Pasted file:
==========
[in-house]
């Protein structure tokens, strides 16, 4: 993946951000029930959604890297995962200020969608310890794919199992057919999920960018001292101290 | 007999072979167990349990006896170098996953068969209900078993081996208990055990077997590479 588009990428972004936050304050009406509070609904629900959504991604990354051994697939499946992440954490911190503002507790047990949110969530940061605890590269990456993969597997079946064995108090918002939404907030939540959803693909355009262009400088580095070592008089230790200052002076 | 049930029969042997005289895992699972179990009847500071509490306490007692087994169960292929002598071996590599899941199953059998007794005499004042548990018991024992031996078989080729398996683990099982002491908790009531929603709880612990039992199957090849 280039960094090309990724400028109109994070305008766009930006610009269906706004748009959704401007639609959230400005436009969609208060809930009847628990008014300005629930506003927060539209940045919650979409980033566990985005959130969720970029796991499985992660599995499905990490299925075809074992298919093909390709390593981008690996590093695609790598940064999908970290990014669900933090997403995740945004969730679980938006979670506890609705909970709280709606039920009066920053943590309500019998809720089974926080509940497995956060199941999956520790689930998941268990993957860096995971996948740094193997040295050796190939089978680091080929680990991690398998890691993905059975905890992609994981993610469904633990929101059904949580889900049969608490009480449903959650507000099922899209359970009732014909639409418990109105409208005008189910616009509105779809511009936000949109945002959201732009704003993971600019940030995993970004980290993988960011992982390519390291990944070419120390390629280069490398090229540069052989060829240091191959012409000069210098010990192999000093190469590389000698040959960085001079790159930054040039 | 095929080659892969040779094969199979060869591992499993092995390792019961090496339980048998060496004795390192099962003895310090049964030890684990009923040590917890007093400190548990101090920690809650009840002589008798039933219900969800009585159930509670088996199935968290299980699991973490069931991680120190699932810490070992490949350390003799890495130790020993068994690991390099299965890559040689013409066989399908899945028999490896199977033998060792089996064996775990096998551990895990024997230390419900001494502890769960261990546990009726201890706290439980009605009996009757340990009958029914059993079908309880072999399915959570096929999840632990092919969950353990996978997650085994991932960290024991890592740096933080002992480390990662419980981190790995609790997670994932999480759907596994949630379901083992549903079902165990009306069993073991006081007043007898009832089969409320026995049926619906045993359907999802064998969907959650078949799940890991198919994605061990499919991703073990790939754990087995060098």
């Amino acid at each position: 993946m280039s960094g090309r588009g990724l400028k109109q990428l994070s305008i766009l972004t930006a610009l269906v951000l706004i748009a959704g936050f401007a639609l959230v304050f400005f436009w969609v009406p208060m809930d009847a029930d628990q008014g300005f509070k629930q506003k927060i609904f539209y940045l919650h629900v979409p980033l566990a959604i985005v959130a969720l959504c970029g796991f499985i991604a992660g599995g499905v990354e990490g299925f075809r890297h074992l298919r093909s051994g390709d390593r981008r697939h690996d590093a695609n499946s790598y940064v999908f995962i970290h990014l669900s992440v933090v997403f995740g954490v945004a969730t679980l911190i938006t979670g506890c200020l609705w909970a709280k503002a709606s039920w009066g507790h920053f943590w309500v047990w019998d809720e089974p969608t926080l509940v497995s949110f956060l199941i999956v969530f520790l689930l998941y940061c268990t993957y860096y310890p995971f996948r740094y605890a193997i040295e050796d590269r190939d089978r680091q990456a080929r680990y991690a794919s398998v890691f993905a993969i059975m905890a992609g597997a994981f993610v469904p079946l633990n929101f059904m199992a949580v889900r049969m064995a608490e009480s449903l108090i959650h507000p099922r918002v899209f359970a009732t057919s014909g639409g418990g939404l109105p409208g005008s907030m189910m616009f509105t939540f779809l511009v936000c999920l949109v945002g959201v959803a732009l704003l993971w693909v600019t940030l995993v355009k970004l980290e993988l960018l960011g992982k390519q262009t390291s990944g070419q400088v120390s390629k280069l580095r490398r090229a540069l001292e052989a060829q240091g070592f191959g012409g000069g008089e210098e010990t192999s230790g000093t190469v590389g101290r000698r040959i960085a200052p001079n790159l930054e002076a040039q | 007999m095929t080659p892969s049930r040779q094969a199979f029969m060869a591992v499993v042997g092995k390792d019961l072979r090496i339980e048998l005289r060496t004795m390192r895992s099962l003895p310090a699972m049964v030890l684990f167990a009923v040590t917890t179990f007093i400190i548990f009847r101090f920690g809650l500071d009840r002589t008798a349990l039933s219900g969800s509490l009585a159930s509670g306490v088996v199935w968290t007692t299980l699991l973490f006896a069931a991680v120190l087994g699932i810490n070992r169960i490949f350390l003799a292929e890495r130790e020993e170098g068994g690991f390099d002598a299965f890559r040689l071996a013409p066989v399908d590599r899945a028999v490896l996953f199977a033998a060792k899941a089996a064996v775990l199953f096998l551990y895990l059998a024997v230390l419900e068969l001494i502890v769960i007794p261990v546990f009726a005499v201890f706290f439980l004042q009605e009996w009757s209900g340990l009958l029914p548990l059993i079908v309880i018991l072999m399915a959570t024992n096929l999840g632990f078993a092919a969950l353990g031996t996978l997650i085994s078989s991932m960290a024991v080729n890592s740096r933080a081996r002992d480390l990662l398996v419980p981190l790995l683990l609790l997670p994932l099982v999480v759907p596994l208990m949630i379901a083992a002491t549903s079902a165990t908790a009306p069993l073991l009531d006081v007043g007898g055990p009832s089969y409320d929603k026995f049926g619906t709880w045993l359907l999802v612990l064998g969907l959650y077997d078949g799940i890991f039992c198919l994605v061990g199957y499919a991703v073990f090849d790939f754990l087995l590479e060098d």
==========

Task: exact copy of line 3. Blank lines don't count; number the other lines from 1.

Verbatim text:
């Amino acid at each position: 993946m280039s960094g090309r588009g990724l400028k109109q990428l994070s305008i766009l972004t930006a610009l269906v951000l706004i748009a959704g936050f401007a639609l959230v304050f400005f436009w969609v009406p208060m809930d009847a029930d628990q008014g300005f509070k629930q506003k927060i609904f539209y940045l919650h629900v979409p980033l566990a959604i985005v959130a969720l959504c970029g796991f499985i991604a992660g599995g499905v990354e990490g299925f075809r890297h074992l298919r093909s051994g390709d390593r981008r697939h690996d590093a695609n499946s790598y940064v999908f995962i970290h990014l669900s992440v933090v997403f995740g954490v945004a969730t679980l911190i938006t979670g506890c200020l609705w909970a709280k503002a709606s039920w009066g507790h920053f943590w309500v047990w019998d809720e089974p969608t926080l509940v497995s949110f956060l199941i999956v969530f520790l689930l998941y940061c268990t993957y860096y310890p995971f996948r740094y605890a193997i040295e050796d590269r190939d089978r680091q990456a080929r680990y991690a794919s398998v890691f993905a993969i059975m905890a992609g597997a994981f993610v469904p079946l633990n929101f059904m199992a949580v889900r049969m064995a608490e009480s449903l108090i959650h507000p099922r918002v899209f359970a009732t057919s014909g639409g418990g939404l109105p409208g005008s907030m189910m616009f509105t939540f779809l511009v936000c999920l949109v945002g959201v959803a732009l704003l993971w693909v600019t940030l995993v355009k970004l980290e993988l960018l960011g992982k390519q262009t390291s990944g070419q400088v120390s390629k280069l580095r490398r090229a540069l001292e052989a060829q240091g070592f191959g012409g000069g008089e210098e010990t192999s230790g000093t190469v590389g101290r000698r040959i960085a200052p001079n790159l930054e002076a040039q | 007999m095929t080659p892969s049930r040779q094969a199979f029969m060869a591992v499993v042997g092995k390792d019961l072979r090496i339980e048998l005289r060496t004795m390192r895992s099962l003895p310090a699972m049964v030890l684990f167990a009923v040590t917890t179990f007093i400190i548990f009847r101090f920690g809650l500071d009840r002589t008798a349990l039933s219900g969800s509490l009585a159930s509670g306490v088996v199935w968290t007692t299980l699991l973490f006896a069931a991680v120190l087994g699932i810490n070992r169960i490949f350390l003799a292929e890495r130790e020993e170098g068994g690991f390099d002598a299965f890559r040689l071996a013409p066989v399908d590599r899945a028999v490896l996953f199977a033998a060792k899941a089996a064996v775990l199953f096998l551990y895990l059998a024997v230390l419900e068969l001494i502890v769960i007794p261990v546990f009726a005499v201890f706290f439980l004042q009605e009996w009757s209900g340990l009958l029914p548990l059993i079908v309880i018991l072999m399915a959570t024992n096929l999840g632990f078993a092919a969950l353990g031996t996978l997650i085994s078989s991932m960290a024991v080729n890592s740096r933080a081996r002992d480390l990662l398996v419980p981190l790995l683990l609790l997670p994932l099982v999480v759907p596994l208990m949630i379901a083992a002491t549903s079902a165990t908790a009306p069993l073991l009531d006081v007043g007898g055990p009832s089969y409320d929603k026995f049926g619906t709880w045993l359907l999802v612990l064998g969907l959650y077997d078949g799940i890991f039992c198919l994605v061990g199957y499919a991703v073990f090849d790939f754990l087995l590479e060098d």